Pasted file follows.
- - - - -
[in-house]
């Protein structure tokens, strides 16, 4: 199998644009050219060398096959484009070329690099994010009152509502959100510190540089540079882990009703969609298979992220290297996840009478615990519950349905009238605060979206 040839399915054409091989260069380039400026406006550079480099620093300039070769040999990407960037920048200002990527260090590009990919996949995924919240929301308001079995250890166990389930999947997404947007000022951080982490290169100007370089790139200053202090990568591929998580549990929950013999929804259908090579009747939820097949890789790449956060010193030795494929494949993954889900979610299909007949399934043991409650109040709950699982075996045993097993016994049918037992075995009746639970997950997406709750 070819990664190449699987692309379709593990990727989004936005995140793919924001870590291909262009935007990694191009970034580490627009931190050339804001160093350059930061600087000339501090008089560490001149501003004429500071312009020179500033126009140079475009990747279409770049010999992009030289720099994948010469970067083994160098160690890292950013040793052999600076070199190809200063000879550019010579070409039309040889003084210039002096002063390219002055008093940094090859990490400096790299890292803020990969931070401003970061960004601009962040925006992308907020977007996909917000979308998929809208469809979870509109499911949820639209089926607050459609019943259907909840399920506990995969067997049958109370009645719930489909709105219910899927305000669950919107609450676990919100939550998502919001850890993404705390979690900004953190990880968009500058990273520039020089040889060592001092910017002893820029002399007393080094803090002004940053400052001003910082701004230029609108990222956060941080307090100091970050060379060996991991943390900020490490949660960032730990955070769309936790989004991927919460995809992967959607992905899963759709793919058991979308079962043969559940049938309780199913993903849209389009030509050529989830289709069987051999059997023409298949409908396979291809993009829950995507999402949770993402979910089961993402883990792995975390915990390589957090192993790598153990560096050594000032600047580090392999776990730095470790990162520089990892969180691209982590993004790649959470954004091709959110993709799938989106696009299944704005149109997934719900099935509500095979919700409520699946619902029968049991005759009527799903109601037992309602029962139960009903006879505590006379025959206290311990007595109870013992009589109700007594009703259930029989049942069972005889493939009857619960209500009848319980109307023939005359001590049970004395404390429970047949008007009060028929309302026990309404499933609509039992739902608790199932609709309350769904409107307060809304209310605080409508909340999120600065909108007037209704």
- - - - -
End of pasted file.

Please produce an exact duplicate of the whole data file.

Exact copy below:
[in-house]
């Protein structure tokens, strides 16, 4: 199998644009050219060398096959484009070329690099994010009152509502959100510190540089540079882990009703969609298979992220290297996840009478615990519950349905009238605060979206 040839399915054409091989260069380039400026406006550079480099620093300039070769040999990407960037920048200002990527260090590009990919996949995924919240929301308001079995250890166990389930999947997404947007000022951080982490290169100007370089790139200053202090990568591929998580549990929950013999929804259908090579009747939820097949890789790449956060010193030795494929494949993954889900979610299909007949399934043991409650109040709950699982075996045993097993016994049918037992075995009746639970997950997406709750 070819990664190449699987692309379709593990990727989004936005995140793919924001870590291909262009935007990694191009970034580490627009931190050339804001160093350059930061600087000339501090008089560490001149501003004429500071312009020179500033126009140079475009990747279409770049010999992009030289720099994948010469970067083994160098160690890292950013040793052999600076070199190809200063000879550019010579070409039309040889003084210039002096002063390219002055008093940094090859990490400096790299890292803020990969931070401003970061960004601009962040925006992308907020977007996909917000979308998929809208469809979870509109499911949820639209089926607050459609019943259907909840399920506990995969067997049958109370009645719930489909709105219910899927305000669950919107609450676990919100939550998502919001850890993404705390979690900004953190990880968009500058990273520039020089040889060592001092910017002893820029002399007393080094803090002004940053400052001003910082701004230029609108990222956060941080307090100091970050060379060996991991943390900020490490949660960032730990955070769309936790989004991927919460995809992967959607992905899963759709793919058991979308079962043969559940049938309780199913993903849209389009030509050529989830289709069987051999059997023409298949409908396979291809993009829950995507999402949770993402979910089961993402883990792995975390915990390589957090192993790598153990560096050594000032600047580090392999776990730095470790990162520089990892969180691209982590993004790649959470954004091709959110993709799938989106696009299944704005149109997934719900099935509500095979919700409520699946619902029968049991005759009527799903109601037992309602029962139960009903006879505590006379025959206290311990007595109870013992009589109700007594009703259930029989049942069972005889493939009857619960209500009848319980109307023939005359001590049970004395404390429970047949008007009060028929309302026990309404499933609509039992739902608790199932609709309350769904409107307060809304209310605080409508909340999120600065909108007037209704």